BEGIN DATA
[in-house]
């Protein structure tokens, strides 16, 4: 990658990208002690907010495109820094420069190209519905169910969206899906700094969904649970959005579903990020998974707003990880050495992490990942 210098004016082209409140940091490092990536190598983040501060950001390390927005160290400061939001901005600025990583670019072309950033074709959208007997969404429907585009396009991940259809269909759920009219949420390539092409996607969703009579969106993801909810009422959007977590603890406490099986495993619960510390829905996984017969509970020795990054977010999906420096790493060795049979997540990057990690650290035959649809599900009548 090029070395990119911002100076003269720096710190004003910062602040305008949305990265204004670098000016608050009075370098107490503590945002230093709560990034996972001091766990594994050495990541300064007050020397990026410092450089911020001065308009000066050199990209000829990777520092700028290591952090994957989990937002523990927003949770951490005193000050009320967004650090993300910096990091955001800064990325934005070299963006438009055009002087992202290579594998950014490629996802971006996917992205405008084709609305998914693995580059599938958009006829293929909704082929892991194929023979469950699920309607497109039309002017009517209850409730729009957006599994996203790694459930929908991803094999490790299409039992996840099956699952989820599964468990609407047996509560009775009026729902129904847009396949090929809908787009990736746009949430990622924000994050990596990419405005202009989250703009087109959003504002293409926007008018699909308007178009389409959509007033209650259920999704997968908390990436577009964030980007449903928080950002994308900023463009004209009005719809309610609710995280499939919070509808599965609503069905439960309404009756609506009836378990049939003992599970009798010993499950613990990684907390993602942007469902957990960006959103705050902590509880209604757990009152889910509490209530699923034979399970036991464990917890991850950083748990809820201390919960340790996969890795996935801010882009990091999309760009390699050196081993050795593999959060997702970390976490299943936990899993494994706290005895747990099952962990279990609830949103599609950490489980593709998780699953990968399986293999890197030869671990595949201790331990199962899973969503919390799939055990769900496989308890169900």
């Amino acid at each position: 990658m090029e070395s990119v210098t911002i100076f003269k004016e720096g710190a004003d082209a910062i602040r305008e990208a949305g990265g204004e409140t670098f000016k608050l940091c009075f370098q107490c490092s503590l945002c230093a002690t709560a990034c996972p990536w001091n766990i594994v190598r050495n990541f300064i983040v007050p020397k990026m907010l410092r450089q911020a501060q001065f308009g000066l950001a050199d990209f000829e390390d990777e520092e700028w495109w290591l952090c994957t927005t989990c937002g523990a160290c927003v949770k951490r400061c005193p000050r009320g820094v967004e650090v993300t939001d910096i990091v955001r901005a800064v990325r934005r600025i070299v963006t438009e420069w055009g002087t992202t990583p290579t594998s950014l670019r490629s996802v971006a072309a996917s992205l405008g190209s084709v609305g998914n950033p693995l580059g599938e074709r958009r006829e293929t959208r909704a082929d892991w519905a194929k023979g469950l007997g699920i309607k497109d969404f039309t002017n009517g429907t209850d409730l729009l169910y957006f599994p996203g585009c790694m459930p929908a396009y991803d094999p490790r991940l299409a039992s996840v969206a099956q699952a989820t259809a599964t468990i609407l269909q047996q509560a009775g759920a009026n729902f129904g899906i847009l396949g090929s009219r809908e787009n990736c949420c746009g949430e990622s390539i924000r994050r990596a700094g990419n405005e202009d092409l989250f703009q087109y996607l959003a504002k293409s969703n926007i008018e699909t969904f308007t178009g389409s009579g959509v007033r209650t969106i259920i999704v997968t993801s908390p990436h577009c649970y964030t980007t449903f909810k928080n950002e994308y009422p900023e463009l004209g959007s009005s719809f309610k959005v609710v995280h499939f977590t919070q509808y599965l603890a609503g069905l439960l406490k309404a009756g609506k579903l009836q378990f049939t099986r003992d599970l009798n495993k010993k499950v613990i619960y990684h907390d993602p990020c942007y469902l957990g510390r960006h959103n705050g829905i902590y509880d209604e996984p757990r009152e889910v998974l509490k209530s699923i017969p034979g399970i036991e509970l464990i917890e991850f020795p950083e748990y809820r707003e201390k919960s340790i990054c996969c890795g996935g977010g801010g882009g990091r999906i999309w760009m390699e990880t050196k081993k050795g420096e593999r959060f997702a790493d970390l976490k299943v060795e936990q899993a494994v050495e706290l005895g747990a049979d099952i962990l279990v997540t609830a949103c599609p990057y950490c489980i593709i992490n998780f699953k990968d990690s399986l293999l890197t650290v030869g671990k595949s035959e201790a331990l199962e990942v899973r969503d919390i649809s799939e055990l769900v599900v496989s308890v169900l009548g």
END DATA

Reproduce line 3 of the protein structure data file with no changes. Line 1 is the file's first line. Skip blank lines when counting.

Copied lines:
């Amino acid at each position: 990658m090029e070395s990119v210098t911002i100076f003269k004016e720096g710190a004003d082209a910062i602040r305008e990208a949305g990265g204004e409140t670098f000016k608050l940091c009075f370098q107490c490092s503590l945002c230093a002690t709560a990034c996972p990536w001091n766990i594994v190598r050495n990541f300064i983040v007050p020397k990026m907010l410092r450089q911020a501060q001065f308009g000066l950001a050199d990209f000829e390390d990777e520092e700028w495109w290591l952090c994957t927005t989990c937002g523990a160290c927003v949770k951490r400061c005193p000050r009320g820094v967004e650090v993300t939001d910096i990091v955001r901005a800064v990325r934005r600025i070299v963006t438009e420069w055009g002087t992202t990583p290579t594998s950014l670019r490629s996802v971006a072309a996917s992205l405008g190209s084709v609305g998914n950033p693995l580059g599938e074709r958009r006829e293929t959208r909704a082929d892991w519905a194929k023979g469950l007997g699920i309607k497109d969404f039309t002017n009517g429907t209850d409730l729009l169910y957006f599994p996203g585009c790694m459930p929908a396009y991803d094999p490790r991940l299409a039992s996840v969206a099956q699952a989820t259809a599964t468990i609407l269909q047996q509560a009775g759920a009026n729902f129904g899906i847009l396949g090929s009219r809908e787009n990736c949420c746009g949430e990622s390539i924000r994050r990596a700094g990419n405005e202009d092409l989250f703009q087109y996607l959003a504002k293409s969703n926007i008018e699909t969904f308007t178009g389409s009579g959509v007033r209650t969106i259920i999704v997968t993801s908390p990436h577009c649970y964030t980007t449903f909810k928080n950002e994308y009422p900023e463009l004209g959007s009005s719809f309610k959005v609710v995280h499939f977590t919070q509808y599965l603890a609503g069905l439960l406490k309404a009756g609506k579903l009836q378990f049939t099986r003992d599970l009798n495993k010993k499950v613990i619960y990684h907390d993602p990020c942007y469902l957990g510390r960006h959103n705050g829905i902590y509880d209604e996984p757990r009152e889910v998974l509490k209530s699923i017969p034979g399970i036991e509970l464990i917890e991850f020795p950083e748990y809820r707003e201390k919960s340790i990054c996969c890795g996935g977010g801010g882009g990091r999906i999309w760009m390699e990880t050196k081993k050795g420096e593999r959060f997702a790493d970390l976490k299943v060795e936990q899993a494994v050495e706290l005895g747990a049979d099952i962990l279990v997540t609830a949103c599609p990057y950490c489980i593709i992490n998780f699953k990968d990690s399986l293999l890197t650290v030869g671990k595949s035959e201790a331990l199962e990942v899973r969503d919390i649809s799939e055990l769900v599900v496989s308890v169900l009548g």